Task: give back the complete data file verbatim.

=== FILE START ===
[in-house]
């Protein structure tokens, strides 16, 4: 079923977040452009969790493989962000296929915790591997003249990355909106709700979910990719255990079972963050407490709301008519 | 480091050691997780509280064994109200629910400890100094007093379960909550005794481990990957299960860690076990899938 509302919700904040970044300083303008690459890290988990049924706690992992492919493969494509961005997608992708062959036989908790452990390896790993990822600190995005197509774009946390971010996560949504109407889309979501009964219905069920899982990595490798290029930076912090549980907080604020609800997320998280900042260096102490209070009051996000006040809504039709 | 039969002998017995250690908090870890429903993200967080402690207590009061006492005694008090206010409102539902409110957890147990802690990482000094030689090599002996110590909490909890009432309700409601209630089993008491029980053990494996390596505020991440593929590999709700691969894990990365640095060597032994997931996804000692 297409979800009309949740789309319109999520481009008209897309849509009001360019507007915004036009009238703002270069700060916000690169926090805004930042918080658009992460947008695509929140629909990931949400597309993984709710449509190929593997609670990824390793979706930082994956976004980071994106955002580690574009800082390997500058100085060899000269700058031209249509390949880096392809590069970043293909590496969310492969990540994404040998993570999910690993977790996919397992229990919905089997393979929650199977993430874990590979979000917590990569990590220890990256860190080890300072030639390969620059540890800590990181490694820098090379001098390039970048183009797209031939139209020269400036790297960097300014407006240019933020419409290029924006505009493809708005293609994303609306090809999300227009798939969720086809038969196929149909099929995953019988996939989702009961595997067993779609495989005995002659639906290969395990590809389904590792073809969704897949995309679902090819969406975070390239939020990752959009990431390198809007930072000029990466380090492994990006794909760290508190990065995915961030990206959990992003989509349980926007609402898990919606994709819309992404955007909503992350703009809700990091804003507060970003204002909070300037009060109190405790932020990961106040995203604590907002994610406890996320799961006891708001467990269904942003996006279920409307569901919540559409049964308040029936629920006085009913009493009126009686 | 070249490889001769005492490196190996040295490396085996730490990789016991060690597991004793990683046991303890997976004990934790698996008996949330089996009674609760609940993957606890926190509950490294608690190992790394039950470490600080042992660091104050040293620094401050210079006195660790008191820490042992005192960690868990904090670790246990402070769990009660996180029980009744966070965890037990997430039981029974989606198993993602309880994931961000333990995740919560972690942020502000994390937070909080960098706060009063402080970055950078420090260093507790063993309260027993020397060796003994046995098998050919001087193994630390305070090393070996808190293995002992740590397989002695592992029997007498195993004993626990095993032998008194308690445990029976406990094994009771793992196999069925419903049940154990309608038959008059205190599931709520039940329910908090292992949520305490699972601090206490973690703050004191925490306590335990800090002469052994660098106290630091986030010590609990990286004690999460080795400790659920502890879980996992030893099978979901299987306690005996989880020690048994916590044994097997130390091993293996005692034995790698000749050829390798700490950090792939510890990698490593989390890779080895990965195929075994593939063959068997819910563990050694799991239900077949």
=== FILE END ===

[in-house]
């Protein structure tokens, strides 16, 4: 079923977040452009969790493989962000296929915790591997003249990355909106709700979910990719255990079972963050407490709301008519 | 480091050691997780509280064994109200629910400890100094007093379960909550005794481990990957299960860690076990899938 509302919700904040970044300083303008690459890290988990049924706690992992492919493969494509961005997608992708062959036989908790452990390896790993990822600190995005197509774009946390971010996560949504109407889309979501009964219905069920899982990595490798290029930076912090549980907080604020609800997320998280900042260096102490209070009051996000006040809504039709 | 039969002998017995250690908090870890429903993200967080402690207590009061006492005694008090206010409102539902409110957890147990802690990482000094030689090599002996110590909490909890009432309700409601209630089993008491029980053990494996390596505020991440593929590999709700691969894990990365640095060597032994997931996804000692 297409979800009309949740789309319109999520481009008209897309849509009001360019507007915004036009009238703002270069700060916000690169926090805004930042918080658009992460947008695509929140629909990931949400597309993984709710449509190929593997609670990824390793979706930082994956976004980071994106955002580690574009800082390997500058100085060899000269700058031209249509390949880096392809590069970043293909590496969310492969990540994404040998993570999910690993977790996919397992229990919905089997393979929650199977993430874990590979979000917590990569990590220890990256860190080890300072030639390969620059540890800590990181490694820098090379001098390039970048183009797209031939139209020269400036790297960097300014407006240019933020419409290029924006505009493809708005293609994303609306090809999300227009798939969720086809038969196929149909099929995953019988996939989702009961595997067993779609495989005995002659639906290969395990590809389904590792073809969704897949995309679902090819969406975070390239939020990752959009990431390198809007930072000029990466380090492994990006794909760290508190990065995915961030990206959990992003989509349980926007609402898990919606994709819309992404955007909503992350703009809700990091804003507060970003204002909070300037009060109190405790932020990961106040995203604590907002994610406890996320799961006891708001467990269904942003996006279920409307569901919540559409049964308040029936629920006085009913009493009126009686 | 070249490889001769005492490196190996040295490396085996730490990789016991060690597991004793990683046991303890997976004990934790698996008996949330089996009674609760609940993957606890926190509950490294608690190992790394039950470490600080042992660091104050040293620094401050210079006195660790008191820490042992005192960690868990904090670790246990402070769990009660996180029980009744966070965890037990997430039981029974989606198993993602309880994931961000333990995740919560972690942020502000994390937070909080960098706060009063402080970055950078420090260093507790063993309260027993020397060796003994046995098998050919001087193994630390305070090393070996808190293995002992740590397989002695592992029997007498195993004993626990095993032998008194308690445990029976406990094994009771793992196999069925419903049940154990309608038959008059205190599931709520039940329910908090292992949520305490699972601090206490973690703050004191925490306590335990800090002469052994660098106290630091986030010590609990990286004690999460080795400790659920502890879980996992030893099978979901299987306690005996989880020690048994916590044994097997130390091993293996005692034995790698000749050829390798700490950090792939510890990698490593989390890779080895990965195929075994593939063959068997819910563990050694799991239900077949």